Focus is a kind of mental muscle. When you strengthen it by learning to hold your attention in one place for a while, you automatically strengthen your ability to hold subtle states in meditation and to find the inner pathways that lead you deeper.
Eventually, this subtle practice of catching yourself in distraction and bringing your mind back starts to affect your whole life. Not only does the mind become more stable in meditation, but it also acquires an ability to focus on things like reading, writing a report, perfecting your tennis game. The more you can resist distraction in meditation, the easier it becomes to resist boredom, worry, and depression, and the less you are driven by fantasies. Meditation, as Buddhist teacher Alan Wallace says, is one of the greatest antidotes to ADD.
Just Drop It
Patanjali, in his Yoga Sutra, tells us that there are two aspects to the process of steadying the mind. We've just discussed the first one: practice, or, in Sanskrit, abhyasa. The second part of the process of steadying the mind is called vairagya, meaning ‘detachment.' Detachment is a way of putting the gears in the mind into neutral, disengaging ourselves from the thoughts, feelings, and desires that normally jostle us out of peace.
A few years ago, a young woman was meditating at a retreat. She was planning an overseas trip, and during meditation her mind kept running through her checklist, wondering how many sweaters to take and whether she needed to pack a winter coat. Suddenly, a voice spoke in her mind. "Drop it!" said the voice. Shocked into mental silence, she refocused on her breath.
No sooner had she done that than she was overwhelmed by a feeling of sadness. She thought about how much she was going to miss her boyfriend. Then, she heard the inner voice again, "Drop it." She asked herself, "What should I drop? What's my biggest obstacle now?" What came up was, "My feeling of unworthiness." She imagined herself dropping her unworthiness thoughts into a mental trash basket.
Then the voice came again, "Drop it!" She didn't know what else she could drop. So she just said to herself, "Let go!" and fell into a deep feeling of calm. It was as if a powerful peacefulness had opened up in the ground of her mind. She felt as if she was swimming in the oceanic tide of this bliss, lulled on its waves. She thought, "Oh, don't let this end," and immediately the voice came again: "Drop it!" "Drop the bliss?" she asked. "No, drop wanting to keep it," said the voice—actually, she said, by now it was less a voice than an intuition.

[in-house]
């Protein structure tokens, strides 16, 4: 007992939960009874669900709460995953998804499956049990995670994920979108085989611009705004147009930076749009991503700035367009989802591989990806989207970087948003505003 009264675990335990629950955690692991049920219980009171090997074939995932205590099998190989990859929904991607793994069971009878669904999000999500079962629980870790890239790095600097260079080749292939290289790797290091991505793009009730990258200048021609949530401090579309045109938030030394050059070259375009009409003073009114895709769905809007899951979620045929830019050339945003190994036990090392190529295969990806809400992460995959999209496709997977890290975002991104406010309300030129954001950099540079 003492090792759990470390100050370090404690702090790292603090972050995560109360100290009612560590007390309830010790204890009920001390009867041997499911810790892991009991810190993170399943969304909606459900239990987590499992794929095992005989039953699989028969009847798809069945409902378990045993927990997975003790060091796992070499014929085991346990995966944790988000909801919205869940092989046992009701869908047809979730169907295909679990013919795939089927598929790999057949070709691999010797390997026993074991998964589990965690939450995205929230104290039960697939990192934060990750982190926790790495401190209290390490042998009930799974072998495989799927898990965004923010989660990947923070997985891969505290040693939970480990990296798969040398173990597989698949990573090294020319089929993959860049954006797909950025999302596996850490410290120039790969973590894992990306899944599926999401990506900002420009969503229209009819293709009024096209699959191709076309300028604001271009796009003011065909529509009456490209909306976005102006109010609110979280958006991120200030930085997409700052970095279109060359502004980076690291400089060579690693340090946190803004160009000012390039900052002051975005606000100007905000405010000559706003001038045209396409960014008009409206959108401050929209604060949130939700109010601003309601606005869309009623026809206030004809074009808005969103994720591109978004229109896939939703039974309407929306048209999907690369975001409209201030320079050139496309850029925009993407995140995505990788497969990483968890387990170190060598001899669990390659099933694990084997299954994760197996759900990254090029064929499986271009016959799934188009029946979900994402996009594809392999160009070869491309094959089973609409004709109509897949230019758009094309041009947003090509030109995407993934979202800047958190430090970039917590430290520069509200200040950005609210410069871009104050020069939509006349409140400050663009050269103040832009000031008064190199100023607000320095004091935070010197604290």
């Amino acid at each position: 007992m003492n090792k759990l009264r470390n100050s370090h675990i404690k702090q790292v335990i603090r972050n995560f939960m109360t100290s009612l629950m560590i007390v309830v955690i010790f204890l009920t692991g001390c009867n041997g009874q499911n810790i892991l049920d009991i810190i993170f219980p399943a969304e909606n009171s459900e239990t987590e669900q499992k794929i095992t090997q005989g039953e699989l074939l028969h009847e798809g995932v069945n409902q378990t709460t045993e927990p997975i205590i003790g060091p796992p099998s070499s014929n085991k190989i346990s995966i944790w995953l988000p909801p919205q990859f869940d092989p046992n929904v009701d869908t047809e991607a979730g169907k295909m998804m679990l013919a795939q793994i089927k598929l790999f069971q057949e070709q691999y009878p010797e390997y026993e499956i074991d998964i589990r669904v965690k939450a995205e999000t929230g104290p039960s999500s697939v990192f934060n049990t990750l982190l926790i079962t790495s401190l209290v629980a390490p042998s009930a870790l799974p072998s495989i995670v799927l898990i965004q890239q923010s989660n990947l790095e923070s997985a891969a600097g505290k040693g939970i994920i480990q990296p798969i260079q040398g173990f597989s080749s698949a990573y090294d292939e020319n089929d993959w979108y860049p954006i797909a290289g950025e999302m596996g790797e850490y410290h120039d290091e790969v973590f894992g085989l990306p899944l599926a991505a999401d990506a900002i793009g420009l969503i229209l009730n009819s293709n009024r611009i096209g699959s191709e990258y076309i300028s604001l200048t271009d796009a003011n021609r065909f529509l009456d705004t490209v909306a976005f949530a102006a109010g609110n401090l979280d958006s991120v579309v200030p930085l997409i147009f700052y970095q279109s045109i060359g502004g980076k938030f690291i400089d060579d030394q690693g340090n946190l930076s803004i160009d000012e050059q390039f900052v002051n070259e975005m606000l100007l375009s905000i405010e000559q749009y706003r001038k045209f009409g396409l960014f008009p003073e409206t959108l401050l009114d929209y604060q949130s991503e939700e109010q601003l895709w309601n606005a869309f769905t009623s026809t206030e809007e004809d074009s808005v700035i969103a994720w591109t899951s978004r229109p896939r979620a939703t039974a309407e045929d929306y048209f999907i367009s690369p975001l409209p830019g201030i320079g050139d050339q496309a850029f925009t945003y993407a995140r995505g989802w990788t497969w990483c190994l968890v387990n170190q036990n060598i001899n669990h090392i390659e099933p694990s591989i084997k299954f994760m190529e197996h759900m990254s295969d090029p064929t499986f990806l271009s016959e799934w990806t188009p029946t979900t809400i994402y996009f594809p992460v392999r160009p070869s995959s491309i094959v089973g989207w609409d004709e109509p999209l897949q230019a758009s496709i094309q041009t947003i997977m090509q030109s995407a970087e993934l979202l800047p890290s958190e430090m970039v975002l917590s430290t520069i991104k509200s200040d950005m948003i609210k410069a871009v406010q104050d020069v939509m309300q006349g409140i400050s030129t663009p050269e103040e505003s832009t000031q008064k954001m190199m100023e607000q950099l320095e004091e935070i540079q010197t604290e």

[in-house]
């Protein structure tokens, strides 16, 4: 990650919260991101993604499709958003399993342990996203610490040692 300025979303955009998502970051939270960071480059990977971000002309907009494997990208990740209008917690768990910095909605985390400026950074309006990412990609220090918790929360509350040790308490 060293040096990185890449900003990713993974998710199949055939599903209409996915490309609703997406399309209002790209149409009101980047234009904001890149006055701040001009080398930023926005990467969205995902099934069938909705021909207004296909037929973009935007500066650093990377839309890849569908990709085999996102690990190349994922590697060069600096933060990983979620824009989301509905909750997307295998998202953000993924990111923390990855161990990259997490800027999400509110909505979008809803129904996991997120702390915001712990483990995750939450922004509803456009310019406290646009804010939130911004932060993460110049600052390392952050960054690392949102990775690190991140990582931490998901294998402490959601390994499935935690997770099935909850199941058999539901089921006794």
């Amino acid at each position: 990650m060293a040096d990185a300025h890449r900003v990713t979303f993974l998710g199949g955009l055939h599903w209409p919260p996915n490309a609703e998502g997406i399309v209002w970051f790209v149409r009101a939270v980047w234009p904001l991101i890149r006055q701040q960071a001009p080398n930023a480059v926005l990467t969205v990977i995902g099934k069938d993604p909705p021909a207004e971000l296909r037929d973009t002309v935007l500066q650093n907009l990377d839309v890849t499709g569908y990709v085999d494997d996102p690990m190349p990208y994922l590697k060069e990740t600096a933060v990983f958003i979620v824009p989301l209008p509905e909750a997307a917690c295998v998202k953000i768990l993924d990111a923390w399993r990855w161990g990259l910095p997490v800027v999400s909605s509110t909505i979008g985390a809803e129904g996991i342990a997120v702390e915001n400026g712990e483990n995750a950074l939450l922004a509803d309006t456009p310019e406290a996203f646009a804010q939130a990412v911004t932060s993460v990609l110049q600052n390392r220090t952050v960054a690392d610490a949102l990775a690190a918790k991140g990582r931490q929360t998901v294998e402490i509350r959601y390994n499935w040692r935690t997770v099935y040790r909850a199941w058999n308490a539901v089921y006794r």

She let go of the feeling of clinging to the bliss. With that, she fell into the deepest, quietest space she'd ever experienced. She felt present, loved, and as clear as running water.
Her experience actually points out a process we can follow. If you move through the stages she went through, you will also discover how much peace arises when you just drop everything—your plans, your thoughts, your doubts about yourself, and even your desire for a particular experience. Ultimately, you want to let go—at least for the space of your meditation—of the tendrils of deep-seated attachment, identification, and aversion that reinforce our sense of separation from the whole.
Here's the process I recommend:
- Begin by letting go of tension. Breathe into areas that seem tight, and as you breathe out, gently have the thought, "Let go." Move through your body gently breathing out tensions. This can be a relaxing meditation in itself.
- Let go of desire, expectation, fear, and worry. Just for now, notice some of the wants and expectations that are coming up in your mind. It could be the restlessness to finish what you're reading, a worry about whether you're late, an expectation that you'll get something out of reading this article. As soon as you notice one of these feelings come up, notice how it feels in your body. You'll probably recognize a kind of clutching, a tension or agitation connected to the desire or expectation. Now, breathe it out with the thought, "Let go." Notice the inner spaciousness that arises. See if you can stay with it for a moment or two.
- Let go of identifying with the thinker. This is more subtle, but especially powerful. Rather than identifying yourself as the thinker of the thoughts, or as the one who the thoughts refer to (as in "I'm tired"), see if you can be the watcher, the noticer of the thoughts. You don't try to get rid of thoughts. You let them be—but you pull back from them. You disengage.
A nice way to do this is to imagine your mind as sky, and the thoughts as clouds. Clouds are formed out of vapor; they appear and dissolve in the sky. The sky is untouched by them. It isn't changed if the clouds rain or hail or thunder. In the same way, your Awareness, your own pure mind, is not touched by thoughts. They pass through, and if you identify with them, they affect your state and even your body. Becoming the watcher of thoughts is simply a matter of shifting your perspective. Here's a simple way to make this perspective shift. Say to yourself, "My name is . . ." Then notice that another part of your mind notices that thought. That's the witness. Being the witness is simply identifying with the noticer rather than with the thoughts.
At this point, you can let the thoughts just be there, rather than being caught by them. And when you can do that, it's just a small step to experiencing the great truth about the mind: it's a field of energy, which can distract us and run us ragged, but which when we understand its power and its beauty, will reveal the wisdom and peace that lie just on the other side of thinking.